Having spent some quality time building up your online persona – for which you will already be reaping some reward – it is time to seek out the opportunities for your guest blog posts.
There are many ways to go about this, but since we come from a PR background, we would highly recommend beginning with who you know.
Contact Your Connections
Since you have been reaching out into your industry already through your social networks (and business networks), you will already have a list of potential connections that might be able and willing to help you get your guest content article or blog post up on another website.
You’re looking for sites and connections that are content publishers, so you’ll want to keep track of the best matches for a little while to see how regularly they are publishing content and on what topics.
Cast The Net Wider
Now that you have explored the opportunities already present in your network (and maybe even had a guest post or two go live), it’s time to look elsewhere and expand your reach.
There are tools and services out there that can help you, but if you’re on a tight budget you can try looking for guest blog opportunities yourself.
Begin with a Google search using your focus keyword set plus some keywords such as ‘guest post’ or ‘guest blog’ or even ‘write for us’. This should turn up a few opportunities. Pay special attention to the names of the guest bloggers who post on sites you would like to contribute to. Perhaps they have a site for which you could provide guest content.
Try your search again on your social networks, especially Twitter. Connect with these sites and start sharing their content (a good turn deserves another).
What Makes A Good Opportunity?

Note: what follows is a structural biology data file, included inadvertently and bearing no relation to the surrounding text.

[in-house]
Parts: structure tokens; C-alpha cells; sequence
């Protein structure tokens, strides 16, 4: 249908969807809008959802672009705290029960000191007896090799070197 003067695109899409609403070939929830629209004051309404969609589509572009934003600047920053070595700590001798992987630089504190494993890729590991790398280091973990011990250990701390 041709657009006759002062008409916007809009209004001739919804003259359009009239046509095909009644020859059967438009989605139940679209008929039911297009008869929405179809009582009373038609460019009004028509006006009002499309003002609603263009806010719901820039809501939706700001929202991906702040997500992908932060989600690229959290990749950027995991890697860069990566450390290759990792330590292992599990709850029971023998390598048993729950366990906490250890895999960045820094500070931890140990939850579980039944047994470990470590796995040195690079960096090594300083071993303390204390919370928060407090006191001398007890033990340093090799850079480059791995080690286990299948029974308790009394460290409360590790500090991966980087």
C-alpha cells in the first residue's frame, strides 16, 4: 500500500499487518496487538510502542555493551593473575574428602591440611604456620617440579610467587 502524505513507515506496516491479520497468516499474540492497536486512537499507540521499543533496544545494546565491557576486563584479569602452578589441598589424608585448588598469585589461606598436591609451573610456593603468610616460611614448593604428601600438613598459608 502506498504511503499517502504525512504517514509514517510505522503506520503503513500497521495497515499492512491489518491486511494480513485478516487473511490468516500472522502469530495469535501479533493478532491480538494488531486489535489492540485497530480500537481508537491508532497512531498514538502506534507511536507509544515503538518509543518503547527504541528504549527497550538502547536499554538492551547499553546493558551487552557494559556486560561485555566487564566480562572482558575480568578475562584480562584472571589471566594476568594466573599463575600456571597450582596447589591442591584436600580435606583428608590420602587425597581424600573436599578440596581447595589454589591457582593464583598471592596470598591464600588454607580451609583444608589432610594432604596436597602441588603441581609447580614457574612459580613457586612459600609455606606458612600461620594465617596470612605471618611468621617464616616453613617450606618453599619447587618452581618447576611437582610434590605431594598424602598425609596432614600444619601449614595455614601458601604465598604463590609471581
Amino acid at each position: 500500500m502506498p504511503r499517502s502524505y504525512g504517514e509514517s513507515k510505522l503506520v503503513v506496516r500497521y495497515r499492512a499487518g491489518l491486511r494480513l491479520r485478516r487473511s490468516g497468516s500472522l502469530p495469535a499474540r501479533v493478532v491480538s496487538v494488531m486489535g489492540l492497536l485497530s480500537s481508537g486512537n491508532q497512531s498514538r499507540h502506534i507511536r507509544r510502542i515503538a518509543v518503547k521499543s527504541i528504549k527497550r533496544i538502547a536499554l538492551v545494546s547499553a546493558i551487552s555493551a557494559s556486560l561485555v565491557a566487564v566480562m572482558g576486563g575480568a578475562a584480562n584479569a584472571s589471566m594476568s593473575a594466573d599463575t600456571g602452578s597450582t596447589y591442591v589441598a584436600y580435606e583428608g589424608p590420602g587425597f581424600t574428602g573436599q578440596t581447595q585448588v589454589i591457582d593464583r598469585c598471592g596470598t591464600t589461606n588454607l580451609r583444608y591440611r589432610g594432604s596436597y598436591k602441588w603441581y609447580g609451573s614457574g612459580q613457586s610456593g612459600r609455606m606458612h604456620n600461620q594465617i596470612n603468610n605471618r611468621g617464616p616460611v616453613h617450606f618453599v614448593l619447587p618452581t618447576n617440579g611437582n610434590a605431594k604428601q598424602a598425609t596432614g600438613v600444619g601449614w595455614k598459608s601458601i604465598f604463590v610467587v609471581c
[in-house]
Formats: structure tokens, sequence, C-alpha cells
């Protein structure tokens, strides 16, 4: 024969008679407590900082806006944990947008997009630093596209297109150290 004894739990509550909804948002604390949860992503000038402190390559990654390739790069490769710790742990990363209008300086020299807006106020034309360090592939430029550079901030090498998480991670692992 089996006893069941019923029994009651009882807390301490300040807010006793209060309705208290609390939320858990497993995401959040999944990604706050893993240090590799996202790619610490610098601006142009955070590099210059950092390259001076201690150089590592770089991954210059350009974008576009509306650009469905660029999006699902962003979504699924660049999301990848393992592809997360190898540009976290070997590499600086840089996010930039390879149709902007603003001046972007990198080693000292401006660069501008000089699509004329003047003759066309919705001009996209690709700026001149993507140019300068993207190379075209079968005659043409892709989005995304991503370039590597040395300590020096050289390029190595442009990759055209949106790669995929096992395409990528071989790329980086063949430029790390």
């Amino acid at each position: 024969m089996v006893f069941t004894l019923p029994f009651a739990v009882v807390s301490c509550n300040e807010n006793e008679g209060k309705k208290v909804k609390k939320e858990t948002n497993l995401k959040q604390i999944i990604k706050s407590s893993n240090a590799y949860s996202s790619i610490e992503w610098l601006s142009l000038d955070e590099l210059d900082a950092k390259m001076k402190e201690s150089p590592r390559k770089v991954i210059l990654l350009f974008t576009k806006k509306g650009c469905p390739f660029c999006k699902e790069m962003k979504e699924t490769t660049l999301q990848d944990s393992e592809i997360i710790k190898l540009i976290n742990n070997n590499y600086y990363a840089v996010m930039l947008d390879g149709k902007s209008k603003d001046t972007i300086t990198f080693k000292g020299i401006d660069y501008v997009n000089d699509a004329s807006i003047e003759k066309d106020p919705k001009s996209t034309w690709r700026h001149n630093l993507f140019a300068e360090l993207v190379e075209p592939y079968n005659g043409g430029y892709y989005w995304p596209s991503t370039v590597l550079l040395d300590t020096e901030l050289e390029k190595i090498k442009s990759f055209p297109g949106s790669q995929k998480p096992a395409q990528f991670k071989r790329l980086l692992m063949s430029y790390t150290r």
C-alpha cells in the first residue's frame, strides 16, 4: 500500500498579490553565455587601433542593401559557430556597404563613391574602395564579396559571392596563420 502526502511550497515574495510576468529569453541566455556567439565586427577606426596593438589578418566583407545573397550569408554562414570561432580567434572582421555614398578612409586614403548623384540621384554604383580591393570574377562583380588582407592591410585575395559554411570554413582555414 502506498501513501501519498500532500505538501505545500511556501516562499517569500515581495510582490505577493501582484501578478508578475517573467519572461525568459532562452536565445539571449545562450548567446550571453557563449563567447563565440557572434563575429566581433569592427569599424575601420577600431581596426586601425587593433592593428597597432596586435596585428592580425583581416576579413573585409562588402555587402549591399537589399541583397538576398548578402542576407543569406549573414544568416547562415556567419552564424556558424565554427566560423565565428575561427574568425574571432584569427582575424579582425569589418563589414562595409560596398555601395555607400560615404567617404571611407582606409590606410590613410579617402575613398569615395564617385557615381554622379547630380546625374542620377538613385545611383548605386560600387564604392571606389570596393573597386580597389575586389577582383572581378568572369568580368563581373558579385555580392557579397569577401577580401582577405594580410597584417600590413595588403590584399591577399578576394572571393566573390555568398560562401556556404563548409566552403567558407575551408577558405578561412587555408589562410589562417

As you research the requirements for guest posts on each of the sites you have identified as a potential opportunity, you’ll be wanting to sort them into some kind of priority. You can do that by looking for some key indicators of how much benefit they offer guest bloggers.
For example, you’ll want to check the site’s PageRank and authority as first stop. Then you need to look at what kind of link opportunities exist on the guest posts already on the site. You’ll also likely look for their subscriber size – either as email newsletter subscribers, RSS subscribers, social connections or a combination of all these metrics.
Do they offer links high up in the content? The higher up the page, the better for SEO purposes. Prioritise sites that put the Author Biographies (bios) with links at the top of the post and those with any links within the text, especially those with links near the beginning of the content.
Prioritise sites that offer an Author Bio – Author pages are okay, but the click through rate from these kinds of pages will be severely reduced when compared with the Bio on the content (post) itself.
Do they offer a social boost? Rank opportunities that also offer a link to your social profiles. Many people are more willing to follow your profile than go through to your website, at least initially, so having these links in addition to your website are a goldmine of opportunity.
Check the links for ‘nofollow’ – sites that put a ‘nofollow’ tag onto their guest posts do not pass on any benefit to your ranking in the eyes of the search engines. Choose wisely as your work may not offer any SEO benefit, beyond the audience.
Keep track and of the opportunities in a spreadsheet to help you keep your sanity, and sort them by best opportunity.